Friday, June 4, 2010


Miss Harvey.  Imagine a woman with a full waist, a full floral skirt and a chin full of whiskers.  Mrs Tiggywinkle, in fact. In my mind she wore sensible laced shoes and nude tights, probably stockings, and a cardigan even on the hottest days.  Her chin fell off her face to her ample chest and wobbled when she talked.  It seemed that she was always smiling, or chuckling, at least to us kids and calling us 'ansome'.  Did she wear glasses? I feel she must have, she was surely in her seventies and spent most of her time sewing. The combination must have resulted in the little round spectacles I remember.  Yes, she wore them on a string, like a necklace. The fact that she came to sew for my mother for a week in the summer seems alarmingly antiquated, but there you go.  Thinking about her brings back some of the magic of the summer term at school.  What was it that made it so special?  The summer uniform, a turquoise cotton tunic which meant we didn't have to wear a tie.  Or was it that we were allowed to play in the school garden rather than on the concrete parking area? There was a tyre swing at the bottom of the hill and endless shrubs to hide in.  Maybe it was athletics and the build up to sports day.  Or that when we came home it was still light for hours and the combine harvesters rumbled on past bedtime.  Was it knowing Miss Harvey was at home, perhaps even sewing something for me, for one precious week? My mother will say she mainly hemmed curtains and mended bedsheets. But I know she sewed me a tutu, with candy pink voile. I remember posing for photos in it, standing on the hot slate outside the kitchen windows.  I think I might have insisted on wearing it til bedtime. I have a horrible feeling it was too tight for me. Not so Cinderella after all.  I think Miss Harvey had to let a seam out.  I do remember that I got my pet rabbit's claw stuck in the trim and blood on the shimmery silk.  I wonder if I wore it again, I was no Darcy Bussell. I have a vague memory of an actual ballet performance - just the one - I was the marshmallow at the back.
In her youth, I think Miss Harvey had worked for my paternal great grandmother - as a full time seamstress? The luxury of it! Surely I must be in line to inherit a mansion somewhere. But perhaps I have it wrong.  I know she was proper Cornish and by the time I was observing the detail of her chin and wondering if I too would grow whiskers, she had decided to never again leave the county.  I think it was she who announced 'I don't go abroad no more', meaning she wouldn't travel north of the Tamar.  Beautifully put.  My mother tells me that as a teenager she was advised by her aunt not to marry her sweetheart or she'd be 'dead before she was 21.' We are only left to wonder whether the aunt was particularly vicious or especially insightful and wonder too about the boy and what became of him.  Miss Harvey never married.  All this has come back as I sit mending endless pairs of boys trousers.  Dom's been away this week so it's occupied my evenings - what a riveting life I lead - but I admit the idea of sewing for an hour is a lot more appealing than a morning out shopping, with or without a boy or two.  And you know, I think I've found the method for a near perfect patch...Miss Harvey would be proud.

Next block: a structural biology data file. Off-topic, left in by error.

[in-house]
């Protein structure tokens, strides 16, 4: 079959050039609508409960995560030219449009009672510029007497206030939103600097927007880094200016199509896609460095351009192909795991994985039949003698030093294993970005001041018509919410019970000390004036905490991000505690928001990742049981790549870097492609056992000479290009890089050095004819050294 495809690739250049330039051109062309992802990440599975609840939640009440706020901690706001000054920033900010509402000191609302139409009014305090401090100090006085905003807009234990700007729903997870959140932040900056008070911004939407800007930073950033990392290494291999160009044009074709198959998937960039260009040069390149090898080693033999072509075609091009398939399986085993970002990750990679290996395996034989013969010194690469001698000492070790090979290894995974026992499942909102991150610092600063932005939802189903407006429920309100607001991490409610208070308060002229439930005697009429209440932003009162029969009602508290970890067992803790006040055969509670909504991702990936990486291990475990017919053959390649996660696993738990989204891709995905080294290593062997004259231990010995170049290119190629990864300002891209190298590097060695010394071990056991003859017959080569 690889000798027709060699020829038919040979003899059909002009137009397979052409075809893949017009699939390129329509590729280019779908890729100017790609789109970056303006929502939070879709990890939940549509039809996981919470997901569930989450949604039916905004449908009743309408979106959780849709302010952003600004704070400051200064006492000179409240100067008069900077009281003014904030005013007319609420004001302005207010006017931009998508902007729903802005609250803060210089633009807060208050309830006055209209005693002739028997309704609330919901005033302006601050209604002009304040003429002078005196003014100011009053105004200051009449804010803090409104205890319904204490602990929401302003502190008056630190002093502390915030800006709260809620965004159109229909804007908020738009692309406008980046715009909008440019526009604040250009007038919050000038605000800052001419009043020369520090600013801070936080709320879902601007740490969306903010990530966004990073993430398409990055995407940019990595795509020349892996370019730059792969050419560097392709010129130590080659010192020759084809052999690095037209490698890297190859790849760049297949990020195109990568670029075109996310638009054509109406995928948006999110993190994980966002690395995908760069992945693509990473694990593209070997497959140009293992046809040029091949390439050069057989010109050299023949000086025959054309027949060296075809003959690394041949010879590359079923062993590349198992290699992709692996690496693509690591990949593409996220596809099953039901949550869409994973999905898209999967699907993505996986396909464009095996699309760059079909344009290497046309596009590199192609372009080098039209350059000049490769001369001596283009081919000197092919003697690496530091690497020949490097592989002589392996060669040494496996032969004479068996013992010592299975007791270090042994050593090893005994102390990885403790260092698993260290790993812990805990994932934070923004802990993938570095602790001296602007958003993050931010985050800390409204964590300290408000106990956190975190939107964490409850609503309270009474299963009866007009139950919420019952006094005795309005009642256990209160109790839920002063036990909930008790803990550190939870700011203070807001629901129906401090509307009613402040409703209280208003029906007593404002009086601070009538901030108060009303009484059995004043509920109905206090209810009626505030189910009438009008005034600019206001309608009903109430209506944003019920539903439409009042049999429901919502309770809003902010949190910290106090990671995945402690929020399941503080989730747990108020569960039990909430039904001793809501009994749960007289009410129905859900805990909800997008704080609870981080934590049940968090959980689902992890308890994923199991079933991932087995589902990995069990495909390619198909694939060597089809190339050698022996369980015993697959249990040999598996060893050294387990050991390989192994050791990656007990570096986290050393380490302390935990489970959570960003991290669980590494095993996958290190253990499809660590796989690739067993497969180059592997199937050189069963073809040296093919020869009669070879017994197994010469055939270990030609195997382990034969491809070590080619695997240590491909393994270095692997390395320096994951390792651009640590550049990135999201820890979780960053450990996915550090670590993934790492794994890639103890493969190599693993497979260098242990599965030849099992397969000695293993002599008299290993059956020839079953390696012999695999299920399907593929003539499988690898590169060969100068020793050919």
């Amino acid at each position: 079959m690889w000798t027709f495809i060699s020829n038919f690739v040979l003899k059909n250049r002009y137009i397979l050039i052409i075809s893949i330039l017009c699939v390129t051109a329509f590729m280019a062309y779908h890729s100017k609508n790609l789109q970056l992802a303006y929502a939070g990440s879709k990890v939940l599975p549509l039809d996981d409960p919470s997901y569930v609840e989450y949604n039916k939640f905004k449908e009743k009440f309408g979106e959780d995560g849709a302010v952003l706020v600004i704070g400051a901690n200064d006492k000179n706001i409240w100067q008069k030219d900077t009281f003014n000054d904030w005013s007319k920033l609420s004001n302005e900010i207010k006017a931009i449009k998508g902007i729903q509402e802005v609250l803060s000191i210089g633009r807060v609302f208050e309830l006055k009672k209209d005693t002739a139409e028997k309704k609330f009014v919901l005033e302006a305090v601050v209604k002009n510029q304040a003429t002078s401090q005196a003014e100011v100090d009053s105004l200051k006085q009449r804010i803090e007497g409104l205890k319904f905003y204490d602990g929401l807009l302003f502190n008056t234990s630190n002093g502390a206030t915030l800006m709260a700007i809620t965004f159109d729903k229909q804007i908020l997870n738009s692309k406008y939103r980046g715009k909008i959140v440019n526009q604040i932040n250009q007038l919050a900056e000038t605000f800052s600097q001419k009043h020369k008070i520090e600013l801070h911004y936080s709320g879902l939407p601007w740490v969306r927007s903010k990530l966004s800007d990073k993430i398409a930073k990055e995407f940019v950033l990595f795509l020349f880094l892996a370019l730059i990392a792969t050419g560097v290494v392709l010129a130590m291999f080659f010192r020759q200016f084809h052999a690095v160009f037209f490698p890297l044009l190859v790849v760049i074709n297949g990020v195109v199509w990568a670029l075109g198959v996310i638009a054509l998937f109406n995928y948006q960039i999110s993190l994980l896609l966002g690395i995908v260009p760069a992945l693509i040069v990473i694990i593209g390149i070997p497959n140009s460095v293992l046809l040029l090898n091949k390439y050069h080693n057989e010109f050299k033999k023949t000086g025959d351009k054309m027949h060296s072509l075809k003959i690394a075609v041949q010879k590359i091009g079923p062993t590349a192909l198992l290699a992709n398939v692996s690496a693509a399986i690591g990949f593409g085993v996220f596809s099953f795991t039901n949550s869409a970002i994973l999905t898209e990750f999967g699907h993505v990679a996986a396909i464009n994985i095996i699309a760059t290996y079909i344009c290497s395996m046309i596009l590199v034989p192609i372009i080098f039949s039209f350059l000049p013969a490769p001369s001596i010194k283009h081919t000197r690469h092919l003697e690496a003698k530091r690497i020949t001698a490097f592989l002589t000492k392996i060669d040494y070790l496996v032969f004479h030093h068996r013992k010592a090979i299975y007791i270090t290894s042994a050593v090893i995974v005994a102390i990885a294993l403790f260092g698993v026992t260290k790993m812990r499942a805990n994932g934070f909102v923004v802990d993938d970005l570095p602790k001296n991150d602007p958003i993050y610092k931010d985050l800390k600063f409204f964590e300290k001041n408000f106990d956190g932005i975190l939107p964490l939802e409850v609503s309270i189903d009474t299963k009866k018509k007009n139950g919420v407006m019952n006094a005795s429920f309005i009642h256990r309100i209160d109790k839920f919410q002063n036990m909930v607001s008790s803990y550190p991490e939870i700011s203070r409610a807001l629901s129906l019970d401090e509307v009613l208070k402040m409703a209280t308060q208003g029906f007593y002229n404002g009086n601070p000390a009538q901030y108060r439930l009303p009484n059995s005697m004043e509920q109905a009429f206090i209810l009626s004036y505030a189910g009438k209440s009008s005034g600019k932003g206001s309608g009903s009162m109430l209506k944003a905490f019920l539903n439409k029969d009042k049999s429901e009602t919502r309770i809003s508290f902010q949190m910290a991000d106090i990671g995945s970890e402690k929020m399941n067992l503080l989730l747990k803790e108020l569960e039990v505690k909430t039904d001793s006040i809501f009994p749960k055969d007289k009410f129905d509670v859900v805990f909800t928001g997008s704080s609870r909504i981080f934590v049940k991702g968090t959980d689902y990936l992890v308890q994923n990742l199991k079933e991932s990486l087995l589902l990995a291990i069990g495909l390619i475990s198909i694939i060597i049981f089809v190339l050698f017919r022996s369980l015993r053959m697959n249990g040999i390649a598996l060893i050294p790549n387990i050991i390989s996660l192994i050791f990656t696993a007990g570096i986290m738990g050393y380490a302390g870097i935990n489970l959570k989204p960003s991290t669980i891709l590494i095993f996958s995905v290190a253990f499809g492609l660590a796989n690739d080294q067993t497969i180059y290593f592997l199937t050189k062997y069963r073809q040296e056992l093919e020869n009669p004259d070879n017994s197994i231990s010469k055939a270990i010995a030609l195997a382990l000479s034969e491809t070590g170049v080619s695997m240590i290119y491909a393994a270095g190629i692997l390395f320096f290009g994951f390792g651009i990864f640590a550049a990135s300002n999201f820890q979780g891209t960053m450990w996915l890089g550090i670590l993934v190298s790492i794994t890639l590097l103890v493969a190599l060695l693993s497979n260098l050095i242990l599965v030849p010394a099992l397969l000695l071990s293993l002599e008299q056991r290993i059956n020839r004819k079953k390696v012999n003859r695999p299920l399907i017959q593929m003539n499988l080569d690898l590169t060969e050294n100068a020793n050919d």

1 comment:

  1. Emily! What a fabulous portrait of Miss Harvey, reminiscence of the summer days of your childhood, evocation of your home country, and tie-in to your life in the present. This post is a wonderful example, I think, of the concept we learned in Mother Words of the "occasion" of the telling, which is the instigator and collection point for our memories.

    I've sewed back a few buttons on my bed rest. It's refreshing to do something with my hands and I usually recall how my mom taught me to do these little upkeep projects. A good reminder to pass these skills on to our kids too.